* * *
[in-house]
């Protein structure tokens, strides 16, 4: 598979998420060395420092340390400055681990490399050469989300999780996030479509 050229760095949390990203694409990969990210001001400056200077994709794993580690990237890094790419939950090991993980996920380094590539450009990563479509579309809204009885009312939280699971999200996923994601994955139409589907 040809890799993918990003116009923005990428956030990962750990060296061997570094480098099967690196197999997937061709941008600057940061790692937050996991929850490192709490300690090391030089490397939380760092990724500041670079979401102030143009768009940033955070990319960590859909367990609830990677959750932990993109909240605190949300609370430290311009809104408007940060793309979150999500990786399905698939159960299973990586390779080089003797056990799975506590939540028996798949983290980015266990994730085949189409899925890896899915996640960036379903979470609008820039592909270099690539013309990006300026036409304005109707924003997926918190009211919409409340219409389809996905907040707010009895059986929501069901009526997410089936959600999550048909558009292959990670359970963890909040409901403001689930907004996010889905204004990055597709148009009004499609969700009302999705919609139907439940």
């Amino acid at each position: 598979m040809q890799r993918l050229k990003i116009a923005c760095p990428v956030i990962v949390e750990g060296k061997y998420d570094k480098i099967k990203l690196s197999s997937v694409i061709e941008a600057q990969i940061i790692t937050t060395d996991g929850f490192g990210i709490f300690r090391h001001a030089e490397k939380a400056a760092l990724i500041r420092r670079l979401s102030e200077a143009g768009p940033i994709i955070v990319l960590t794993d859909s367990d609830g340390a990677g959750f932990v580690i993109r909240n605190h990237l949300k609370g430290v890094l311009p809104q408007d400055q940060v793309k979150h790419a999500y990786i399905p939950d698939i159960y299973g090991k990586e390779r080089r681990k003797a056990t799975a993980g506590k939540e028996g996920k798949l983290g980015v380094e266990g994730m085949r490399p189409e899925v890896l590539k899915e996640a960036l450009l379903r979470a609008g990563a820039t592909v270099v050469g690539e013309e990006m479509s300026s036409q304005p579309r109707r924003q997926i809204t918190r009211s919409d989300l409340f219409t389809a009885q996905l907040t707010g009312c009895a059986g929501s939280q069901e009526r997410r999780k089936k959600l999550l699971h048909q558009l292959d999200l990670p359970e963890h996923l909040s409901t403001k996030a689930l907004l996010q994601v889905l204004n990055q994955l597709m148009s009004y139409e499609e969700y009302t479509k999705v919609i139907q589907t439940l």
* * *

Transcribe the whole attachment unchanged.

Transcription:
[in-house]
């Protein structure tokens, strides 16, 4: 598979998420060395420092340390400055681990490399050469989300999780996030479509 050229760095949390990203694409990969990210001001400056200077994709794993580690990237890094790419939950090991993980996920380094590539450009990563479509579309809204009885009312939280699971999200996923994601994955139409589907 040809890799993918990003116009923005990428956030990962750990060296061997570094480098099967690196197999997937061709941008600057940061790692937050996991929850490192709490300690090391030089490397939380760092990724500041670079979401102030143009768009940033955070990319960590859909367990609830990677959750932990993109909240605190949300609370430290311009809104408007940060793309979150999500990786399905698939159960299973990586390779080089003797056990799975506590939540028996798949983290980015266990994730085949189409899925890896899915996640960036379903979470609008820039592909270099690539013309990006300026036409304005109707924003997926918190009211919409409340219409389809996905907040707010009895059986929501069901009526997410089936959600999550048909558009292959990670359970963890909040409901403001689930907004996010889905204004990055597709148009009004499609969700009302999705919609139907439940």
């Amino acid at each position: 598979m040809q890799r993918l050229k990003i116009a923005c760095p990428v956030i990962v949390e750990g060296k061997y998420d570094k480098i099967k990203l690196s197999s997937v694409i061709e941008a600057q990969i940061i790692t937050t060395d996991g929850f490192g990210i709490f300690r090391h001001a030089e490397k939380a400056a760092l990724i500041r420092r670079l979401s102030e200077a143009g768009p940033i994709i955070v990319l960590t794993d859909s367990d609830g340390a990677g959750f932990v580690i993109r909240n605190h990237l949300k609370g430290v890094l311009p809104q408007d400055q940060v793309k979150h790419a999500y990786i399905p939950d698939i159960y299973g090991k990586e390779r080089r681990k003797a056990t799975a993980g506590k939540e028996g996920k798949l983290g980015v380094e266990g994730m085949r490399p189409e899925v890896l590539k899915e996640a960036l450009l379903r979470a609008g990563a820039t592909v270099v050469g690539e013309e990006m479509s300026s036409q304005p579309r109707r924003q997926i809204t918190r009211s919409d989300l409340f219409t389809a009885q996905l907040t707010g009312c009895a059986g929501s939280q069901e009526r997410r999780k089936k959600l999550l699971h048909q558009l292959d999200l990670p359970e963890h996923l909040s409901t403001k996030a689930l907004l996010q994601v889905l204004n990055q994955l597709m148009s009004y139409e499609e969700y009302t479509k999705v919609i139907q589907t439940l």